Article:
New type of the house:As a result, the building opens up onto all sides with its terraces in an unrestricted manner, and the only way to get into the garden is through the atrium and the house.  This in turn has made it possible to obtain a new spatial model of the house, which is the reverse of an atrial building. The aatrial house is closed to the inside and opened to the surroundings.

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Structure and materials: The gateway is situated in the highest point of the site sloping to the east side. The 10 metres wide driveway following slope’s declivity, was additionally lowered underneath the ground level, while the garden was partly raised above this level. As a result, the garden is separated from the driveway and the surroundings with a 2.5m high retaining wall. The building was situated on the garden level. For the sake of neighboring buildings, typical polish “cube – houses” arisen it 1970’s, the structure of the house results from various transformations of a cube.  As a result of stretching and bending particular surfaces of the cube, all the walls, floors and ceilings were defined, together with inner aatrium and terraces. This principle of formation has not only created the structure of the house, but also defined interior and exterior architecture, including use of materials. The building is a reinforced concrete monolith, and concrete is at the same time the finishing material of the transformed cube, while all additional elements are finished with dark ebony. The driveway and retaining walls were made out of quarried granite blocks, the material characteristic for the surroundings.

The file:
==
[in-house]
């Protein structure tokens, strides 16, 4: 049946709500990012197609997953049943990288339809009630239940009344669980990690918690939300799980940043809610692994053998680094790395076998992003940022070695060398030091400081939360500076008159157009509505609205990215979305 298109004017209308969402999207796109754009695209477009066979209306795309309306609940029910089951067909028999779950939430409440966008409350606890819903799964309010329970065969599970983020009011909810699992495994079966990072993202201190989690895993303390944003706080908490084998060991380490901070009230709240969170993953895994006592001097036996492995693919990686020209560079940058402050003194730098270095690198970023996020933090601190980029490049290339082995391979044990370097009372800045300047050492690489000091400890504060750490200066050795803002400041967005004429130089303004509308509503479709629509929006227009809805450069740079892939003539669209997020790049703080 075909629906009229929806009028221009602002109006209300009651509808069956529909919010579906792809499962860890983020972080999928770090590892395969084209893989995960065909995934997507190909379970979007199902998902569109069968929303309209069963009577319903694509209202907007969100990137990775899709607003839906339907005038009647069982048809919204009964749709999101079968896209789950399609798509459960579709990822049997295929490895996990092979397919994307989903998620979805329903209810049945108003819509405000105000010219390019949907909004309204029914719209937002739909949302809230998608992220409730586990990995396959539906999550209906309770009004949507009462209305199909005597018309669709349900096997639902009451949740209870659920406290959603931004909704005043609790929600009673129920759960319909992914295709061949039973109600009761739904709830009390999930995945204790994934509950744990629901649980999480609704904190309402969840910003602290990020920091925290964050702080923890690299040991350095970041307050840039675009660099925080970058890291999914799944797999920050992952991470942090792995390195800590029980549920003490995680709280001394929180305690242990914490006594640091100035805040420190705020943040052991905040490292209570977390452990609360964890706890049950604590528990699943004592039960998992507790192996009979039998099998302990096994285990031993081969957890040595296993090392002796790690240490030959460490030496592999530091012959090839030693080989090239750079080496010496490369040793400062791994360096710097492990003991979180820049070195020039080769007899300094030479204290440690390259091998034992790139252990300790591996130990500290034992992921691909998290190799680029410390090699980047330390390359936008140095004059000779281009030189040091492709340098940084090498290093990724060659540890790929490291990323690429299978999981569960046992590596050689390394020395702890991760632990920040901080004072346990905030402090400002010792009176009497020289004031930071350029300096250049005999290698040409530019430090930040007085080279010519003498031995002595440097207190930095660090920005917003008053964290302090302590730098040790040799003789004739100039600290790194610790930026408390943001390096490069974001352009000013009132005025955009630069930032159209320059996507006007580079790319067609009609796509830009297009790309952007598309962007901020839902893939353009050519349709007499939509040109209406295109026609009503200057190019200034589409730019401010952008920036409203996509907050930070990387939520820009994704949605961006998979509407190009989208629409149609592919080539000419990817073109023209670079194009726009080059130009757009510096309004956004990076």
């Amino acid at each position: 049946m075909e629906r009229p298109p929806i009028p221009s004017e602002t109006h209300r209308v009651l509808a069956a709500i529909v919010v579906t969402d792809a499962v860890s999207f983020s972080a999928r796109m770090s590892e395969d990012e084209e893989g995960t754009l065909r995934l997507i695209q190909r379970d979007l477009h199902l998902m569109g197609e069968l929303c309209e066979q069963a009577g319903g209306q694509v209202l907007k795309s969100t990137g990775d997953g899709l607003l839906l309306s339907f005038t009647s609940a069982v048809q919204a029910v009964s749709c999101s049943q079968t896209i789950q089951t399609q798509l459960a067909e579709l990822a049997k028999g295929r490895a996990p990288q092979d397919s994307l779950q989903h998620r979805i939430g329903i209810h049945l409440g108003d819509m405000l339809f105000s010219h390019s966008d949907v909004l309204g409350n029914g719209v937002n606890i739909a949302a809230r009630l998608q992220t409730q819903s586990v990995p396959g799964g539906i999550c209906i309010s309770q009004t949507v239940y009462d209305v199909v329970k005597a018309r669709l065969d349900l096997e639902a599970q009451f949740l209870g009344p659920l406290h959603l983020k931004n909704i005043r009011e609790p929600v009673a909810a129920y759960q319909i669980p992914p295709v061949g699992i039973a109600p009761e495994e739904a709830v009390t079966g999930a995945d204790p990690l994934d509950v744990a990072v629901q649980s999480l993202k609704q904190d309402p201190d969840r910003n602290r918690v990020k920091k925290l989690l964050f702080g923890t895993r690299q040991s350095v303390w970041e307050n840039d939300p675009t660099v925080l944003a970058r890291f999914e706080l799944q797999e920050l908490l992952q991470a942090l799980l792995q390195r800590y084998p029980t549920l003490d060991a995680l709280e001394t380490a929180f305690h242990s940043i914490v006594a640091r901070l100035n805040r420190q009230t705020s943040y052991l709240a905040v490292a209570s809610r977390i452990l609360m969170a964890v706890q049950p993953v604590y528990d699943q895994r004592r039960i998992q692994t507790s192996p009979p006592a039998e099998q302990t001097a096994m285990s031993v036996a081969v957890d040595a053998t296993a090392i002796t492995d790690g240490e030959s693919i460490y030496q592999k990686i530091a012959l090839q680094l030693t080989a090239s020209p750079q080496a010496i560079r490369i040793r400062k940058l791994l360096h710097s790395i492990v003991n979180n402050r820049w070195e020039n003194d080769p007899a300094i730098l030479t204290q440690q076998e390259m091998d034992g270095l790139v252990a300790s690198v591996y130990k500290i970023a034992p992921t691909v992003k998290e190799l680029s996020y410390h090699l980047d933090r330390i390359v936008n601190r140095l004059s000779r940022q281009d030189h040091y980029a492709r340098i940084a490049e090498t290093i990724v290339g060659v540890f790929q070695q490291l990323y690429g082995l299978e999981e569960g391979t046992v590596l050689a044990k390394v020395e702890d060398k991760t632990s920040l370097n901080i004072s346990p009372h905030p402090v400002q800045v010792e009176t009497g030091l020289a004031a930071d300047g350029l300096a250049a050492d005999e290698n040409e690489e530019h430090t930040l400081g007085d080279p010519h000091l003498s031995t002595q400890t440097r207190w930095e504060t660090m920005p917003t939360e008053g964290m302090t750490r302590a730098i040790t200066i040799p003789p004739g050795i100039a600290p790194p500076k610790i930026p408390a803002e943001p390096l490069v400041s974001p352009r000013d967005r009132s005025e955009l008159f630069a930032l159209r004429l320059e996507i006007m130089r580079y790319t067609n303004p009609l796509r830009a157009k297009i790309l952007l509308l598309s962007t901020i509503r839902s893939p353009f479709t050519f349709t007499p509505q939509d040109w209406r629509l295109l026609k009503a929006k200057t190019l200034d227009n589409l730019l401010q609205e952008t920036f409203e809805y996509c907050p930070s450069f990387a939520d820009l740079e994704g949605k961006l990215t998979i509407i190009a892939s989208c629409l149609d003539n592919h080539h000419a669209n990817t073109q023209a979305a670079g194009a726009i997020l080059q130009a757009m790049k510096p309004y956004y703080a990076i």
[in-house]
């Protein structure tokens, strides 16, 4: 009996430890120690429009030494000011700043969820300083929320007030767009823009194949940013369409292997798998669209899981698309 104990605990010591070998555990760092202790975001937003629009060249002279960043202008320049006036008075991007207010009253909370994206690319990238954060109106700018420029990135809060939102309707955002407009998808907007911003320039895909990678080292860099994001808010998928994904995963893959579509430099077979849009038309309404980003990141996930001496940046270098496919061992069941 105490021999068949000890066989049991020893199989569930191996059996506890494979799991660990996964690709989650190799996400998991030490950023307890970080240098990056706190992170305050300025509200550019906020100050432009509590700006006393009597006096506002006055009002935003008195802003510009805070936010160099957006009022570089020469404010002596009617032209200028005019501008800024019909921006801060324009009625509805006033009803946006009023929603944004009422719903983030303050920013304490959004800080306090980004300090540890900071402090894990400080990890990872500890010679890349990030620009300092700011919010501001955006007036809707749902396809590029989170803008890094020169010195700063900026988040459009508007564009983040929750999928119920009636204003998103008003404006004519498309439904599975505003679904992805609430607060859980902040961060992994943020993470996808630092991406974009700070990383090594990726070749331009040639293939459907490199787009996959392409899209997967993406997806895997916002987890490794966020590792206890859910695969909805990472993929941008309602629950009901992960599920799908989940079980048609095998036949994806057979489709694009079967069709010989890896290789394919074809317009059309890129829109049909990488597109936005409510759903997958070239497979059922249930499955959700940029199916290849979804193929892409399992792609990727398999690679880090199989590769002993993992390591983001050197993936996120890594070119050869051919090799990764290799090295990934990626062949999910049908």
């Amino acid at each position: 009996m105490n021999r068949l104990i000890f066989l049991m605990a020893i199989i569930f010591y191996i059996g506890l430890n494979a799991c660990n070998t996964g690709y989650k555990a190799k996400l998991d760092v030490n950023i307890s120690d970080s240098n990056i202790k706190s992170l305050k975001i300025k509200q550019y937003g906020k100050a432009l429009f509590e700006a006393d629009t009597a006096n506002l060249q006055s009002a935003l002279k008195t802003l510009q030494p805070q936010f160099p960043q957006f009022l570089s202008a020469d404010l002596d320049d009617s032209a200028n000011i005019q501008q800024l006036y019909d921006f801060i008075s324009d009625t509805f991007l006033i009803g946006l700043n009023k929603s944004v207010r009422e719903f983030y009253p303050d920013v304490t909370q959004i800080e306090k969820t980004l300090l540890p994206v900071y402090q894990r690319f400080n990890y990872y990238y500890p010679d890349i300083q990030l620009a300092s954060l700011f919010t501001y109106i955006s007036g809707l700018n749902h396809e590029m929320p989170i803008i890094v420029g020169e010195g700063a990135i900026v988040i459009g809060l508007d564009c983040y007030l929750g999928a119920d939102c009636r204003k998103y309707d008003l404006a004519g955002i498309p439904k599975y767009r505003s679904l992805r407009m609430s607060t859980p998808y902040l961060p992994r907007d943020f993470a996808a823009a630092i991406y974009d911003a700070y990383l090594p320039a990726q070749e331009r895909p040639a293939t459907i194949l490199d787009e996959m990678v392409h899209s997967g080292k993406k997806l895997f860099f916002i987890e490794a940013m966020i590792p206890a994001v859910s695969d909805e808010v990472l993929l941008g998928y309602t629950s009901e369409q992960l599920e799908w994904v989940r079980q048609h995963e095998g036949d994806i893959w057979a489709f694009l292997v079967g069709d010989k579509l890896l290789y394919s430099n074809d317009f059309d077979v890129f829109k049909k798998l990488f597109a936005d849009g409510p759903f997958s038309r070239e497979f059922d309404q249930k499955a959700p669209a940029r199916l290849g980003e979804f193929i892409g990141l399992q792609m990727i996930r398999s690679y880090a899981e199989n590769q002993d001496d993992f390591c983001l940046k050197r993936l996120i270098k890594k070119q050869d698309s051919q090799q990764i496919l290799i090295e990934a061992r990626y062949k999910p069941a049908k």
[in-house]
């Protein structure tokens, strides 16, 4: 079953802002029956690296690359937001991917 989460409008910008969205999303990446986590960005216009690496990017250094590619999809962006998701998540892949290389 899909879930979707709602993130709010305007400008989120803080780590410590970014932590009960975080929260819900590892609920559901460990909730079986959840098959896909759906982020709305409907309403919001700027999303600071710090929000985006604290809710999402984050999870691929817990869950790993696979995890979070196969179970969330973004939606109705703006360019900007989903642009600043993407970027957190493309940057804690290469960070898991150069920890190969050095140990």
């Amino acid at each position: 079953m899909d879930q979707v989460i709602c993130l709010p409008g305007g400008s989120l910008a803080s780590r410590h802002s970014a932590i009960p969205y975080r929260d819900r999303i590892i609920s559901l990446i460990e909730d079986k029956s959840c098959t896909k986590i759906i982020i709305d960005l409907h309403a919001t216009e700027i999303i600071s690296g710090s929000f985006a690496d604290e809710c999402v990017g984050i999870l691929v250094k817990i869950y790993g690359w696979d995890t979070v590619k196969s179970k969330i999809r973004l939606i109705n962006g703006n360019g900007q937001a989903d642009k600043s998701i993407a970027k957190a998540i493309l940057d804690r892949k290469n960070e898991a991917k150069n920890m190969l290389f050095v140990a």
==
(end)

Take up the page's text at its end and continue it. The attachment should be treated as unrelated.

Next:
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Posted by: The Zinc Roofer | March 22, 2009

Breuillot’s house by Bernard Quirot & Olivier Vichard